Typecasting is stupid easy in Python. It makes porting the existing calculator software (CBLM-Python hype hype) to a computer platform much simpler; CBLConsole and CBLInfo are almost direct ports (Python is more permitting of zero-length things, and has different types for float and int). GUI is also easier, which makes software porting further easier. Everything I've ported over so far is just command-line utilities, as I'm still learning Tkinter and the tools themselves aren't complex to any degree.

KermMartian wrote:
Do you have further plans to expand this with more of an interface, and/or integrate it into other Python tools, especially CBL/CBL2-related, that you're working on?

I'm planning a CBL-compatible interface around Arduino and a 16-bit ADC. However, LabPro has a heck of a lot more I/O than my puny Arduino can provide, so I'll only have Vin-low inputs and one digital in/output.

Sadly, Arduino does not provide me with enough resources to build a LabPro-compatible interface. LabPro has three ADC inputs for each of its four analog inputs, so 12 analog channels. 4 of those have a -10 to 10 volt range, whereas my ADC only has four. Each of the AutoID channels also needs to be able to be read as an i2c memory device, using more of my precious I/O. Additionally, it has two digital channels, each of which is 8 pins and can be used as an input or output. LabPro contains a reprogrammable table of all the sensors' parameters, along with program storage space. Timing precision needs to be about 1/50000th of a second, which is feasible but can be inconvenient with long int rollover for micros() and long sample times. Arduino simply isn't built to be the type of data acquisition solution that LabPro is, as there's a lot to pack into a little microcontroller; as a result I'm using a CBL-compatible command set with extensions to support programs like CBLM. It'll have commands like sensor equation setup, but I'm taking out the complicated or DataMate-tailored commands to save effort and memory. Likely I'm leaving in only commands 1, 3, 4, 6, 7, 8, 80, and 110 (channel setup, sampling setup, calibration equation, interface control, per-channel sensor detect, global sensor detect, and digital memory read), along with my own additions such as an arbitrary length digital output buffer and an analog output buffer to a 12-bit DAC. I might even add code to daisychain a CBL to the Arduino-based interface, since the CBL can accept an external sample clock source and I can have the Arduino act as a calculator receiving or sending data to it. I'll save that for later, since that would require another DBUS channel.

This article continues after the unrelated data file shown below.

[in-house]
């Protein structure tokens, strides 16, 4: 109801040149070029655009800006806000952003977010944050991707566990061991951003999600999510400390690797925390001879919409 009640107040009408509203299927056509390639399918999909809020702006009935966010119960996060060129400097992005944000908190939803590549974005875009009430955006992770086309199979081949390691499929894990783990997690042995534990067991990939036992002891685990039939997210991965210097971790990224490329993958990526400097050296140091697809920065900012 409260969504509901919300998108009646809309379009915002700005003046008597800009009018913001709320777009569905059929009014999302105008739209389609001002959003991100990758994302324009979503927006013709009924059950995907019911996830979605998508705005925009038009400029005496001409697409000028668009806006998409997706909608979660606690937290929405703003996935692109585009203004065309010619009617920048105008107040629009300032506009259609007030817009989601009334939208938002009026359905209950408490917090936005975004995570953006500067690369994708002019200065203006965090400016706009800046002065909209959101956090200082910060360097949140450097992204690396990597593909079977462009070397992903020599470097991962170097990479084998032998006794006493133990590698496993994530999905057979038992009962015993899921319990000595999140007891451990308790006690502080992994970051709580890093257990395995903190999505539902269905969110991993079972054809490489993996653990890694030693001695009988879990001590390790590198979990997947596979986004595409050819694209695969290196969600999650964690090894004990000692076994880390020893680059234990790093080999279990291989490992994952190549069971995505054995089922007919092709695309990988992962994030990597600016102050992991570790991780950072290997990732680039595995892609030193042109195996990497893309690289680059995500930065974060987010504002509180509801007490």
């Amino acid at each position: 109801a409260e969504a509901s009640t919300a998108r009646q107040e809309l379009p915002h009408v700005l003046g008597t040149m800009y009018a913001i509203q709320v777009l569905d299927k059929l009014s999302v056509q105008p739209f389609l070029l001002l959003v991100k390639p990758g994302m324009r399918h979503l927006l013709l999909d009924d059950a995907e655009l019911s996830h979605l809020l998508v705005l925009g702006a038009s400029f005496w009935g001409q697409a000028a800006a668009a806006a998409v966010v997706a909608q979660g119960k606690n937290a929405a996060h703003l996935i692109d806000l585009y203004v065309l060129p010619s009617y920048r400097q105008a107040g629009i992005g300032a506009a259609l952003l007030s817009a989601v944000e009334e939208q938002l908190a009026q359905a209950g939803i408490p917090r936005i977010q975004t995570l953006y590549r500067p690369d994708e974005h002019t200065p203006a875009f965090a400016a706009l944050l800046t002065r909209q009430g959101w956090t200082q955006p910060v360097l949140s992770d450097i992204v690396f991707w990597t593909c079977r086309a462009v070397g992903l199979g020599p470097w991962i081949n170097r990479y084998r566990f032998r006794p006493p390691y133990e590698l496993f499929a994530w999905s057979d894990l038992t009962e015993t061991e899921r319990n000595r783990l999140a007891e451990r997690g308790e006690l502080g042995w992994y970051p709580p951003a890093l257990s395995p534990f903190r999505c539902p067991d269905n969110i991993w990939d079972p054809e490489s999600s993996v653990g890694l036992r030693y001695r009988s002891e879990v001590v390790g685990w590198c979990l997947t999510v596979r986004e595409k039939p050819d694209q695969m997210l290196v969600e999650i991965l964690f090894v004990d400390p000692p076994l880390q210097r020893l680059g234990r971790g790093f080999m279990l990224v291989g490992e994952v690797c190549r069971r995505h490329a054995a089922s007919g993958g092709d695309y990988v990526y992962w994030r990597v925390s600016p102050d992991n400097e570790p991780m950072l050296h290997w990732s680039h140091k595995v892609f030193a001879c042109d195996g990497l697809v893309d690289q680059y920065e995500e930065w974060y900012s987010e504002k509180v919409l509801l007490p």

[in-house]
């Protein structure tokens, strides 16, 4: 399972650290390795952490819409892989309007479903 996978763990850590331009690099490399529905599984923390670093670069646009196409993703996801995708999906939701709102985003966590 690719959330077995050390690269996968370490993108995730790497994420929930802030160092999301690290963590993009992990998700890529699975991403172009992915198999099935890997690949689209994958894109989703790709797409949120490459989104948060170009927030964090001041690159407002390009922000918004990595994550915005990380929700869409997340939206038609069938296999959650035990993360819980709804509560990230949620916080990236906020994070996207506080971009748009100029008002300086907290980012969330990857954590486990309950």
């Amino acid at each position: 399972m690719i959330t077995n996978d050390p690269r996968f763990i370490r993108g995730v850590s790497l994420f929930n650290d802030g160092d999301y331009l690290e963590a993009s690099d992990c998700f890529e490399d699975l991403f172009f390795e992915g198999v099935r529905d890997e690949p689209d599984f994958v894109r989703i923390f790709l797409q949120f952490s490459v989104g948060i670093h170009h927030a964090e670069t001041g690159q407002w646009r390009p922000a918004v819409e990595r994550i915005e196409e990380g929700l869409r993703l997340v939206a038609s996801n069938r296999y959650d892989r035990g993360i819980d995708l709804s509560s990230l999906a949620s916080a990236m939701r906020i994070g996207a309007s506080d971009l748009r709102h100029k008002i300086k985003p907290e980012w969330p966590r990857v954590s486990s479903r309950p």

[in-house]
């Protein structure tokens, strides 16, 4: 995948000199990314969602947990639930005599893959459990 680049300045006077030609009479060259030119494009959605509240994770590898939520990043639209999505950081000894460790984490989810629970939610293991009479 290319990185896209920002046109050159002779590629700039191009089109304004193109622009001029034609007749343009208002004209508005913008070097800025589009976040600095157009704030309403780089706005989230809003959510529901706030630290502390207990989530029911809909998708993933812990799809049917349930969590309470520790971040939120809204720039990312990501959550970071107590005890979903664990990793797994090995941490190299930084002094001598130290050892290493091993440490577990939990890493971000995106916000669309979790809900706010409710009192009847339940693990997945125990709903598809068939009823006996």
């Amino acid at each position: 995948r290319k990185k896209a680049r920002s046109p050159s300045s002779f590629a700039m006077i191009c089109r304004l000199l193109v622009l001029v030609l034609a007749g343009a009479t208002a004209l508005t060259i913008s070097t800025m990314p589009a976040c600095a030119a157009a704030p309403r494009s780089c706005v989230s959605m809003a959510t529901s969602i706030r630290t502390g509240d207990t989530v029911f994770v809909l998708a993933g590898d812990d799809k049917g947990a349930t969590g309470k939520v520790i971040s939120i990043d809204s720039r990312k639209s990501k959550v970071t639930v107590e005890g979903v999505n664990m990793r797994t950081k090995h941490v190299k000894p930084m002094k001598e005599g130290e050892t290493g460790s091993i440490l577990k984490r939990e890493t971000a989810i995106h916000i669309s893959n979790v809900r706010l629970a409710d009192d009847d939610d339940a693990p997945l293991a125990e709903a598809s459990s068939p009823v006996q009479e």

Whoops, I forgot entirely to posf about the CBLConsole port to PC.

It's a direct port of the TI-89 version, which doesn't seem to be uploaded anywhere (sorry). Basically, it provides a simple way to test commands for the CBL, CBL 2, or LabPro by means of typing them out and sending them to the interface. It follows the general LabPro-via-RS232 input format, with some additional commands to simplify what would normally be a long process, such as looking up errors or converting strings. The PC version, like all above examples, uses a Graylink to facilitate communication. The linking code is more robust in this example than in the CBLInfo demo, but is still a bit wonky on first command and can't handle lists over ~2kb.
Why can't it handle lists over 2KB? Is there anything we could do to help you figure out how to fix that, or is it a technical limitation somewhere in the CBL2/LabPro or the greylink?
KermMartian wrote:
Why can't it handle lists over 2KB? Is there anything we could do to help you figure out how to fix that, or is it a technical limitation somewhere in the CBL2/LabPro or the greylink?

I'm pretty sure this has to do with some stupidity I did with serial port open/close, or the serial port is timing out while reading data (iirc I have it set to respond within a second). I checked against an emulated TI-89 and, as expected, no problems were encountered; it's definitely a problem with my code. I'm finally resuming work on this as I unify it with my LabPro code and add IRC as an I/O option (use CBLConsole from a remote CBL/2/LabPro via IRC!).